Anyone that’s been to Wayne Jamison Field in recent days may get the feeling something’s missing. Those people would be right.
Right now, Jamison Field is a bit naked. There are no bleachers on the home side of the football field. Across the way on the visitor’s side, there’s a gaping hole where bleachers used to be in the middle of the still relatively new sections that were put up several years ago. In the end zone near Simpson Creek, the mammoth scoreboard is gone.
For those worried that a crafty materials thief had a nifty haul, there’s no need to worry. And for those aware of what’s going on and are
worried new bleachers and a new scoreboard will be absent come opening day August 24 – again – there’s no need to worry.
With the old bleachers demolished and gone and the scoreboard taken away for scrap thanks to one Harrison County Board of Education-funded project (the bleachers) and a privately funded project in the scoreboard, things at Jamison Field look as different as it did before the new track and new artificial surface were put into place. The current look should be replaced with a look even better than when the scoreboard and bleachers were in place, and that look should be coming in the next several weeks.
“With the bleachers, everything is out at this point. The concrete footer should be coming soon,” said DeMotto.
Although DeMotto checks in regularly on the project’s progress, it is under the auspices of the Harrison County Board of Education, which has the responsibility to make sure the bleachers are complete before the opening kickoff. DeMotto said he’s had assurances from the foreman on the project that such will be the case.
“Everything should be fine for opening day,” DeMotto said.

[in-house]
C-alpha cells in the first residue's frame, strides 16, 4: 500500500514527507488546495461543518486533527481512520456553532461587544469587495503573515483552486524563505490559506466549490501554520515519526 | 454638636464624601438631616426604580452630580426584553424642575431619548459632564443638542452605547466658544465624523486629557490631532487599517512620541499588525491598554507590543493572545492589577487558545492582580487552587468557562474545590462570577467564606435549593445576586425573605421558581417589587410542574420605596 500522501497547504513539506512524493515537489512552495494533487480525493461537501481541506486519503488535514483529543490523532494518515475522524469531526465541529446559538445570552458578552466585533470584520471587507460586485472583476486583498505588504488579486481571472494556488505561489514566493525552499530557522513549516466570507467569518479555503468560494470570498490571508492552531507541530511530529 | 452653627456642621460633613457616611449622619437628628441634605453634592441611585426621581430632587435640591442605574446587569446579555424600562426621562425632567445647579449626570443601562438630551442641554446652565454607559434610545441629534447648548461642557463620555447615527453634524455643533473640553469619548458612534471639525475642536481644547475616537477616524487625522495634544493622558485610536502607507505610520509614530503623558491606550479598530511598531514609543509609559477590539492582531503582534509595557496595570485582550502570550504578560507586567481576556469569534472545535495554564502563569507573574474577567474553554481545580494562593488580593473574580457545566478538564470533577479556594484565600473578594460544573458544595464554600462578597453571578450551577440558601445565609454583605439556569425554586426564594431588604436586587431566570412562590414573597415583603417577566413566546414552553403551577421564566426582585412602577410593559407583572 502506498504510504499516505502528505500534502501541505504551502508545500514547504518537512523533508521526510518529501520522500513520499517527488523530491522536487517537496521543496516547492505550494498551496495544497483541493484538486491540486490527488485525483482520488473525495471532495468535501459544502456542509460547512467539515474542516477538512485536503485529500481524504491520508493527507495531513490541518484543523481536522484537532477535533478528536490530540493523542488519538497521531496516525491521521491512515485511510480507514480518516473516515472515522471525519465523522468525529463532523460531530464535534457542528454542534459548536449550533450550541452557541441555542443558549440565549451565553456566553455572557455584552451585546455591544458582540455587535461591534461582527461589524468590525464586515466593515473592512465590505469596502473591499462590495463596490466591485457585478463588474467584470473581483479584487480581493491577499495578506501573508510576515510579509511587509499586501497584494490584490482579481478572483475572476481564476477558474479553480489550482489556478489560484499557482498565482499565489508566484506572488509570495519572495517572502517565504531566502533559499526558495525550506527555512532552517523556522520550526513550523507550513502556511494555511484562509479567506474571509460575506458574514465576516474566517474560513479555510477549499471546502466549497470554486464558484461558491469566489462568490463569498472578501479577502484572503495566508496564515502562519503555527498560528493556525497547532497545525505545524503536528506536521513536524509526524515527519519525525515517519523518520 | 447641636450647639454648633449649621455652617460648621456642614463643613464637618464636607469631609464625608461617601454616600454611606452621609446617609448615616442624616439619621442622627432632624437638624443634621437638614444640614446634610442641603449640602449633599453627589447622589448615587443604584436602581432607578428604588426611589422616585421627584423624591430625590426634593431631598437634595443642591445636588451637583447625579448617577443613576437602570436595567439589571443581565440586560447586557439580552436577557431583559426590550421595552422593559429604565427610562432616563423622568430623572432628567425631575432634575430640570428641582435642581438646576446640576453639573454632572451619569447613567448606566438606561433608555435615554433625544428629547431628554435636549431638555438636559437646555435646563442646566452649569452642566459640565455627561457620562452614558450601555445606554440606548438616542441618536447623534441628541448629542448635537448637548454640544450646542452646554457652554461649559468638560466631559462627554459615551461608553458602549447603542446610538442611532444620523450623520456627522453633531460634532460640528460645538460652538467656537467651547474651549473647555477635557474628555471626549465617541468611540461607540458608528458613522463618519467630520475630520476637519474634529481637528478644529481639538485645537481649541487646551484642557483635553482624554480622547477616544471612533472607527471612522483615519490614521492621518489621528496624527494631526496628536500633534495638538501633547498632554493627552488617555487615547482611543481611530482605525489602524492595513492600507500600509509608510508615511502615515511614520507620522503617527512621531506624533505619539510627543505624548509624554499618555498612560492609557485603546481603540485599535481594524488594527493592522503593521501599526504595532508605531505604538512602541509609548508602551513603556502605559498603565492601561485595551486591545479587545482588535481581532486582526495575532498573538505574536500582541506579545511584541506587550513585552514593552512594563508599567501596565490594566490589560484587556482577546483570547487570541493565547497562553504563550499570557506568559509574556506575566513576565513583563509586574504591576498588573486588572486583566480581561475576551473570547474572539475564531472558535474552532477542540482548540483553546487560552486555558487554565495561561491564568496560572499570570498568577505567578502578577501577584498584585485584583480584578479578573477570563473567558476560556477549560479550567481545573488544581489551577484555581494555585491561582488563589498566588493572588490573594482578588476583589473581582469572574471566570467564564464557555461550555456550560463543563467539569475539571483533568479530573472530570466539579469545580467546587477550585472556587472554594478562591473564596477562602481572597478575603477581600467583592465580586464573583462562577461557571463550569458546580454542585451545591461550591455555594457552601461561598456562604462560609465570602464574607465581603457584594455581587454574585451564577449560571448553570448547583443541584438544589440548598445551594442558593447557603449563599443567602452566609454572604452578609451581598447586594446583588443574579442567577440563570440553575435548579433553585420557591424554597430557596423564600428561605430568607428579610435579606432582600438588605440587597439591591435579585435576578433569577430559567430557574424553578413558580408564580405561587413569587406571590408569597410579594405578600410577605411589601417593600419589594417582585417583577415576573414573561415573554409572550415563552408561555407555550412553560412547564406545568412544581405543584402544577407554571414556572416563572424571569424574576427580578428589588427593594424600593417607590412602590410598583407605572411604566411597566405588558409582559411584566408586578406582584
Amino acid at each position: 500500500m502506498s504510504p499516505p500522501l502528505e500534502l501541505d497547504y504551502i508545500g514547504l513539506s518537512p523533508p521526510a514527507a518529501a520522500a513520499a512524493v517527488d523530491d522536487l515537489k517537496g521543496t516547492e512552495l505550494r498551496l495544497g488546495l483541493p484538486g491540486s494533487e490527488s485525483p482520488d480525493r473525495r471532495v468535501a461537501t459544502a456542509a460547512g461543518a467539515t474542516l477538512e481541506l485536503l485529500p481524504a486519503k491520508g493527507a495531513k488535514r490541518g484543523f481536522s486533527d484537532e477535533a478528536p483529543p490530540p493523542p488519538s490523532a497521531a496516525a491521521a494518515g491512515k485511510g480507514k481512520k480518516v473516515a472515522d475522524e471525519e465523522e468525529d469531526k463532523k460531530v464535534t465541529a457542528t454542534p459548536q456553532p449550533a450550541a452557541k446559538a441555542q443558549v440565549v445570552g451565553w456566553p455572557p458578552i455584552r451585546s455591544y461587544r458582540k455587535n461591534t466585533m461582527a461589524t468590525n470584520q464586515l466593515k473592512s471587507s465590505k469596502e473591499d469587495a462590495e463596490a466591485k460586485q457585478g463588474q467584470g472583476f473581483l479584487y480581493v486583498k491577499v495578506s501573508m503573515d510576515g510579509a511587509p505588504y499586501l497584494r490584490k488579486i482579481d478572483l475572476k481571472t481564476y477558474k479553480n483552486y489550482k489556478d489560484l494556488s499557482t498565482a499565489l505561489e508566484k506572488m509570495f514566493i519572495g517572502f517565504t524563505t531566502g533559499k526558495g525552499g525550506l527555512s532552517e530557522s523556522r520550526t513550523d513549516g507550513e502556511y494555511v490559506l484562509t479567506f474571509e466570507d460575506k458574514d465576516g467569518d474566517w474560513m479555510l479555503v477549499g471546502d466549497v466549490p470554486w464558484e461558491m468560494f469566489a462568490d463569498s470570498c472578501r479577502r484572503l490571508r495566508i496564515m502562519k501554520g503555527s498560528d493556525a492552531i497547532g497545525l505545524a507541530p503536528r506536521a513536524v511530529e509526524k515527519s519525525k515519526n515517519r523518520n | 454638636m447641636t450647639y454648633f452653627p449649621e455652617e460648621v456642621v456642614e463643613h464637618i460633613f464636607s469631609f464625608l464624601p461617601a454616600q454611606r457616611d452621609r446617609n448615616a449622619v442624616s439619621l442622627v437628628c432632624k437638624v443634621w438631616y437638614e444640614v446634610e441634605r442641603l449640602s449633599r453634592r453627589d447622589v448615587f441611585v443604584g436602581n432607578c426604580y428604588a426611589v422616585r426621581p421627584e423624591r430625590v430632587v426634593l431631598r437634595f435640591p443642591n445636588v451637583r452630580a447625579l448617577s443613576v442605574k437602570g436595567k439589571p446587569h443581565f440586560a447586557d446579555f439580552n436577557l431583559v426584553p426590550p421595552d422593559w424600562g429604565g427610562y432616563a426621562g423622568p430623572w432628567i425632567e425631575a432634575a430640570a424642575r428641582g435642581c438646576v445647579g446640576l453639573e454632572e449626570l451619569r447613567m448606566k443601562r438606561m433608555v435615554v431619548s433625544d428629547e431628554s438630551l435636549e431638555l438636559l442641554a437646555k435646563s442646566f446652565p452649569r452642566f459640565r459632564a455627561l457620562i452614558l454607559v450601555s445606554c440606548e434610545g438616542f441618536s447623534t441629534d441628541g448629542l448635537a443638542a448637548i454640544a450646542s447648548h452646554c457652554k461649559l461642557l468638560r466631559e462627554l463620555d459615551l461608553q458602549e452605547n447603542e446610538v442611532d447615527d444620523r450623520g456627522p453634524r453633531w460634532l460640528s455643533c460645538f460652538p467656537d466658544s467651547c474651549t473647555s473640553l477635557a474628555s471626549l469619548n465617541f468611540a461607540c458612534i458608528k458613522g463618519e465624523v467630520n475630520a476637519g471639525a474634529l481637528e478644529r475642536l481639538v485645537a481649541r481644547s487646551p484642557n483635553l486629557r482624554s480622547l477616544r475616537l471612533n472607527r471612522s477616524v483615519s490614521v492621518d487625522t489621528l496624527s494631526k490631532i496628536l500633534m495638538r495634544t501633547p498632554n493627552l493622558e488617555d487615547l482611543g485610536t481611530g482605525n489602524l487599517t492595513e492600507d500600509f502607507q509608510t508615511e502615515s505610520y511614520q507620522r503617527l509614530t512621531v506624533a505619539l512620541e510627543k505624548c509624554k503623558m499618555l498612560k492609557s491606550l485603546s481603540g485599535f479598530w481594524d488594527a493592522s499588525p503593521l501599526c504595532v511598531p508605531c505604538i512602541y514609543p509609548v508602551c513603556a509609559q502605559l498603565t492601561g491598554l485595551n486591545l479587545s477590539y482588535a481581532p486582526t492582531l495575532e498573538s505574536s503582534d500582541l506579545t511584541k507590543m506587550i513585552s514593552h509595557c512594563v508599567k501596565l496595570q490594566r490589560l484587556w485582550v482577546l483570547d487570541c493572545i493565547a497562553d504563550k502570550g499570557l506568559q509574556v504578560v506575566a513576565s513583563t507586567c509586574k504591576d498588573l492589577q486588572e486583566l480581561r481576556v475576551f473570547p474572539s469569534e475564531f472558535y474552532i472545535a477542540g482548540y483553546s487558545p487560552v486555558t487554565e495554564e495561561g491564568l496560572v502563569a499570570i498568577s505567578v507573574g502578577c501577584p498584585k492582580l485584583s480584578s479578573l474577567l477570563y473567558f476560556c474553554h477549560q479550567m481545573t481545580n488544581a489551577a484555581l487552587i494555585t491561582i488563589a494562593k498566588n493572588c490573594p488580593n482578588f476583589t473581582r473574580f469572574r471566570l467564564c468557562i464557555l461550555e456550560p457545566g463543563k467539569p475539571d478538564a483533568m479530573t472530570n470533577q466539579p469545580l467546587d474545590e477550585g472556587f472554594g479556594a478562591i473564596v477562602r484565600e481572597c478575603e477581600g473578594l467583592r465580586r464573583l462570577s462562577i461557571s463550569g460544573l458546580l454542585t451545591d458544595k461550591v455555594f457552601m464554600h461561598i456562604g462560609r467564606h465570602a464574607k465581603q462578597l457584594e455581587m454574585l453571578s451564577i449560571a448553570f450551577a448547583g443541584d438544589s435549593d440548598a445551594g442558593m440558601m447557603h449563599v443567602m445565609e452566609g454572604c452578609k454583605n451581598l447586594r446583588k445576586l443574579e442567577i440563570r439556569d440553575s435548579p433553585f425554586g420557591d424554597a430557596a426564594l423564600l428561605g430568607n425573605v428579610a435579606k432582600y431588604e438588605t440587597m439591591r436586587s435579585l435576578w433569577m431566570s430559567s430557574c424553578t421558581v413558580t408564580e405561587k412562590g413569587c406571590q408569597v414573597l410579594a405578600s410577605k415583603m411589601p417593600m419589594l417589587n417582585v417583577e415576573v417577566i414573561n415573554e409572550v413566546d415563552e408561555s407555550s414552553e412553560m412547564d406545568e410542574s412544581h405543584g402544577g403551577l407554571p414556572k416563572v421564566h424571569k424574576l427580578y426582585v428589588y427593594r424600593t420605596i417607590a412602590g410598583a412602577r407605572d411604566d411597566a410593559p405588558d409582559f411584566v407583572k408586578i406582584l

Another thing that is missing is the tunnel from the field house/locker room/press box facility onto the field. It was demolished at the same time. DeMotto said the new bleachers will actually be built around the entranceway to the field. He also said community members are welcome to volunteer time, labor and materials to get that project done.
“That’s something we’d hope to have completed for the first game. We’re certainly hoping to get some volunteers to assist in that effort,” DeMotto said. Anyone wishing to help can contact the school at 304-842-3693.
As for the scoreboard, DeMotto and others at BHS are more closely involved. He said this coming Friday the holes should be drilled to set in the scoreboard. It’s during this drilling that many answers will be determined as it relates to the actual cost of installing the new scoreboard.
If there are no issues relating to the soils and the rock, the holes that are drilled could be completed and ready by early the following week; perhaps Monday or Tuesday. However, if there are issues with the drillers hitting rock at an area such as eight feet when the recommended drilling depth is 18 feet, it could prove costly.
“We’d have to find a driller that can get through the rock and it will add to the cost,” DeMotto said. “At the same time, if we drill down to 14 feet and our engineer says the soil and everything is good at that point, we could stop there and save money. It’s just an unknown.”
The old scoreboard has been removed. Individuals that believe that consideration wasn’t given to break up the scoreboard and get rid of the pieces are under the wrong assumption. DeMotto said had anyone offered to break up the scoreboard, which would likely have been costly and taken time, then it may have been considered. However, the scoreboard needed to be taken down and removed and the school did what he said was felt to be the most cost effective manner.
“I seriously doubt any of the previous scoreboards were taking down methodically and then sold. Tradition is not in metal, it’s in wins of the field,” DeMotto said.